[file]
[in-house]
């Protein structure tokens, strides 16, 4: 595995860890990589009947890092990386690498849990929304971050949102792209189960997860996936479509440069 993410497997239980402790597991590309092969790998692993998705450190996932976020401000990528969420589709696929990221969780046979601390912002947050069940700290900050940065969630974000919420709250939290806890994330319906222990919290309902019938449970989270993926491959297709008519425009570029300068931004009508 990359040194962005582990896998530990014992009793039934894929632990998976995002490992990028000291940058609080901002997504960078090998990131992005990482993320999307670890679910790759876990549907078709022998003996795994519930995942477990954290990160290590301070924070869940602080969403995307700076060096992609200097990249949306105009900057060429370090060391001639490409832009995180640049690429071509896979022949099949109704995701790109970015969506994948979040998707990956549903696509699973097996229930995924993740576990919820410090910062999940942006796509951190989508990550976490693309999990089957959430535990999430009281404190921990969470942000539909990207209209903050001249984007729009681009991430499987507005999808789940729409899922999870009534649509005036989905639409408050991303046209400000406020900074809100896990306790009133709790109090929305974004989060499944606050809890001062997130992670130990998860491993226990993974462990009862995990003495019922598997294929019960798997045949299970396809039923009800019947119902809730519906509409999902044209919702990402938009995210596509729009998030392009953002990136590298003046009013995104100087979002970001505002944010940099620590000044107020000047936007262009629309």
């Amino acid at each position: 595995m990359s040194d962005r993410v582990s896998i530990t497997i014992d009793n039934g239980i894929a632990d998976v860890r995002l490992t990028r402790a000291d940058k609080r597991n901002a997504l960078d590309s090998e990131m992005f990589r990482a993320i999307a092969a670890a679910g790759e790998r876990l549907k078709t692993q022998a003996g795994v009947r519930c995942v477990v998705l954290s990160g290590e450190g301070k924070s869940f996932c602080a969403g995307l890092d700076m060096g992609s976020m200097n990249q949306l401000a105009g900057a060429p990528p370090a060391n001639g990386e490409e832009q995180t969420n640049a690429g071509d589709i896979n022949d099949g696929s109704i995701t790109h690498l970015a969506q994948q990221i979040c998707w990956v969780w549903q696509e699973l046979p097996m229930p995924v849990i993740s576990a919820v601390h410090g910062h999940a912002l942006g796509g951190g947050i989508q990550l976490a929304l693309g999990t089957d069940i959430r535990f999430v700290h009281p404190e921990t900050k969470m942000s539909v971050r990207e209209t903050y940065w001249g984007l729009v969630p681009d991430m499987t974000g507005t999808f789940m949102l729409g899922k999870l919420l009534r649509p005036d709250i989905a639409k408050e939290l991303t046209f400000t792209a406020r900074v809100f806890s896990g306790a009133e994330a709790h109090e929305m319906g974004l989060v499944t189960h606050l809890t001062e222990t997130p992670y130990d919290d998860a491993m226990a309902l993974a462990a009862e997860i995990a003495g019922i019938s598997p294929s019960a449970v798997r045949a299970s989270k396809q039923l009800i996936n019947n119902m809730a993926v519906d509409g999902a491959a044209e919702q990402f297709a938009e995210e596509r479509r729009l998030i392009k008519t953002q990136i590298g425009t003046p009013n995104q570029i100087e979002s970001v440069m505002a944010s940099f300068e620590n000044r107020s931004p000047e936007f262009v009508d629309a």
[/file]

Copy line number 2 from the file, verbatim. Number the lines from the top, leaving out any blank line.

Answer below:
């Protein structure tokens, strides 16, 4: 595995860890990589009947890092990386690498849990929304971050949102792209189960997860996936479509440069 993410497997239980402790597991590309092969790998692993998705450190996932976020401000990528969420589709696929990221969780046979601390912002947050069940700290900050940065969630974000919420709250939290806890994330319906222990919290309902019938449970989270993926491959297709008519425009570029300068931004009508 990359040194962005582990896998530990014992009793039934894929632990998976995002490992990028000291940058609080901002997504960078090998990131992005990482993320999307670890679910790759876990549907078709022998003996795994519930995942477990954290990160290590301070924070869940602080969403995307700076060096992609200097990249949306105009900057060429370090060391001639490409832009995180640049690429071509896979022949099949109704995701790109970015969506994948979040998707990956549903696509699973097996229930995924993740576990919820410090910062999940942006796509951190989508990550976490693309999990089957959430535990999430009281404190921990969470942000539909990207209209903050001249984007729009681009991430499987507005999808789940729409899922999870009534649509005036989905639409408050991303046209400000406020900074809100896990306790009133709790109090929305974004989060499944606050809890001062997130992670130990998860491993226990993974462990009862995990003495019922598997294929019960798997045949299970396809039923009800019947119902809730519906509409999902044209919702990402938009995210596509729009998030392009953002990136590298003046009013995104100087979002970001505002944010940099620590000044107020000047936007262009629309």